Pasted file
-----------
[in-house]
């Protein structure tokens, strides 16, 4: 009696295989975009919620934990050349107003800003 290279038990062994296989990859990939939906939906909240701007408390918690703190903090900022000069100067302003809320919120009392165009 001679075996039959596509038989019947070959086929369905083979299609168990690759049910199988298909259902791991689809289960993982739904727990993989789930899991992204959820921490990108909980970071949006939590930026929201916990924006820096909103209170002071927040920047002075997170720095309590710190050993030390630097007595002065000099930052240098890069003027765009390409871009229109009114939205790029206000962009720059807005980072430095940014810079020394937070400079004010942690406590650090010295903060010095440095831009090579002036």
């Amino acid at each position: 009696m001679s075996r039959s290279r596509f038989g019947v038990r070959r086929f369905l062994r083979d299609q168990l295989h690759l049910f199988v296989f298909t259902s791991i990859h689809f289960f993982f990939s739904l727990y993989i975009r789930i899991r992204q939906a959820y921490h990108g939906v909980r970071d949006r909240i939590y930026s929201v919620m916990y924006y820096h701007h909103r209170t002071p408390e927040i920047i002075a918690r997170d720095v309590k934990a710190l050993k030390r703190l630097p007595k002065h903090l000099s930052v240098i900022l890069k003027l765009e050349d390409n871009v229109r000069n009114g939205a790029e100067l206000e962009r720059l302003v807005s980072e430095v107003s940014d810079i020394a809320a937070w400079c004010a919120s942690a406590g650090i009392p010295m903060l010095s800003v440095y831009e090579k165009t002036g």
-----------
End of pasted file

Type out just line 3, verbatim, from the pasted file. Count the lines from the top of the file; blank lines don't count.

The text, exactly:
């Amino acid at each position: 009696m001679s075996r039959s290279r596509f038989g019947v038990r070959r086929f369905l062994r083979d299609q168990l295989h690759l049910f199988v296989f298909t259902s791991i990859h689809f289960f993982f990939s739904l727990y993989i975009r789930i899991r992204q939906a959820y921490h990108g939906v909980r970071d949006r909240i939590y930026s929201v919620m916990y924006y820096h701007h909103r209170t002071p408390e927040i920047i002075a918690r997170d720095v309590k934990a710190l050993k030390r703190l630097p007595k002065h903090l000099s930052v240098i900022l890069k003027l765009e050349d390409n871009v229109r000069n009114g939205a790029e100067l206000e962009r720059l302003v807005s980072e430095v107003s940014d810079i020394a809320a937070w400079c004010a919120s942690a406590g650090i009392p010295m903060l010095s800003v440095y831009e090579k165009t002036g």